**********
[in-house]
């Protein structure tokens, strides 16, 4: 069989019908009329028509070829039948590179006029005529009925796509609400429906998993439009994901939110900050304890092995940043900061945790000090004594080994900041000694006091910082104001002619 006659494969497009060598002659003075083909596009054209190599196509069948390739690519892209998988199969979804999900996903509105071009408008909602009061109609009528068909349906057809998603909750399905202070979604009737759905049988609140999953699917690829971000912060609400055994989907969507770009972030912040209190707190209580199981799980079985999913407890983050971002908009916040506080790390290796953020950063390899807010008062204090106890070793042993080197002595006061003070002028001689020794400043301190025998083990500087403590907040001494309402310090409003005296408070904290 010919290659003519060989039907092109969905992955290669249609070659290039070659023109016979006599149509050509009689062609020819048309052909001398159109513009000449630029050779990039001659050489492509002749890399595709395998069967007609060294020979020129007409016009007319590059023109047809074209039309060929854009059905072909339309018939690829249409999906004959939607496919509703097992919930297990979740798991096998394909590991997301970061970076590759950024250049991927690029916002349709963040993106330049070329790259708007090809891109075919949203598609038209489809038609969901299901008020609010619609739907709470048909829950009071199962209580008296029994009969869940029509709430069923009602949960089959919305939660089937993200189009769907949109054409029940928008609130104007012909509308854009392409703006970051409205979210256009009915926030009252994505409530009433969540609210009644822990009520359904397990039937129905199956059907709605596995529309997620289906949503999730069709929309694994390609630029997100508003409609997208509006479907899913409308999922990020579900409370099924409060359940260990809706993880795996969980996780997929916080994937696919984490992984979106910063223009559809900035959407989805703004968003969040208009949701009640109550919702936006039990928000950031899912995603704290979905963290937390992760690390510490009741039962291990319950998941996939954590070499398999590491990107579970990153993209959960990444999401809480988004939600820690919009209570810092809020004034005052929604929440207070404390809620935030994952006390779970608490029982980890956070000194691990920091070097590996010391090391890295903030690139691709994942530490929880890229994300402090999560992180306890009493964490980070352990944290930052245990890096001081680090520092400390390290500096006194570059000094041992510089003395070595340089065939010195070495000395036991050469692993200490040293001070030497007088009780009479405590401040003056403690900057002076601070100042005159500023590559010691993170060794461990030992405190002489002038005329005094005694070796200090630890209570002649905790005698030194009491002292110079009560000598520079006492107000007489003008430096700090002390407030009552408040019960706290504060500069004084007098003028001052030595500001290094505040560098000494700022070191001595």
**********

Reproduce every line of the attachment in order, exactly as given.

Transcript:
[in-house]
């Protein structure tokens, strides 16, 4: 069989019908009329028509070829039948590179006029005529009925796509609400429906998993439009994901939110900050304890092995940043900061945790000090004594080994900041000694006091910082104001002619 006659494969497009060598002659003075083909596009054209190599196509069948390739690519892209998988199969979804999900996903509105071009408008909602009061109609009528068909349906057809998603909750399905202070979604009737759905049988609140999953699917690829971000912060609400055994989907969507770009972030912040209190707190209580199981799980079985999913407890983050971002908009916040506080790390290796953020950063390899807010008062204090106890070793042993080197002595006061003070002028001689020794400043301190025998083990500087403590907040001494309402310090409003005296408070904290 010919290659003519060989039907092109969905992955290669249609070659290039070659023109016979006599149509050509009689062609020819048309052909001398159109513009000449630029050779990039001659050489492509002749890399595709395998069967007609060294020979020129007409016009007319590059023109047809074209039309060929854009059905072909339309018939690829249409999906004959939607496919509703097992919930297990979740798991096998394909590991997301970061970076590759950024250049991927690029916002349709963040993106330049070329790259708007090809891109075919949203598609038209489809038609969901299901008020609010619609739907709470048909829950009071199962209580008296029994009969869940029509709430069923009602949960089959919305939660089937993200189009769907949109054409029940928008609130104007012909509308854009392409703006970051409205979210256009009915926030009252994505409530009433969540609210009644822990009520359904397990039937129905199956059907709605596995529309997620289906949503999730069709929309694994390609630029997100508003409609997208509006479907899913409308999922990020579900409370099924409060359940260990809706993880795996969980996780997929916080994937696919984490992984979106910063223009559809900035959407989805703004968003969040208009949701009640109550919702936006039990928000950031899912995603704290979905963290937390992760690390510490009741039962291990319950998941996939954590070499398999590491990107579970990153993209959960990444999401809480988004939600820690919009209570810092809020004034005052929604929440207070404390809620935030994952006390779970608490029982980890956070000194691990920091070097590996010391090391890295903030690139691709994942530490929880890229994300402090999560992180306890009493964490980070352990944290930052245990890096001081680090520092400390390290500096006194570059000094041992510089003395070595340089065939010195070495000395036991050469692993200490040293001070030497007088009780009479405590401040003056403690900057002076601070100042005159500023590559010691993170060794461990030992405190002489002038005329005094005694070796200090630890209570002649905790005698030194009491002292110079009560000598520079006492107000007489003008430096700090002390407030009552408040019960706290504060500069004084007098003028001052030595500001290094505040560098000494700022070191001595």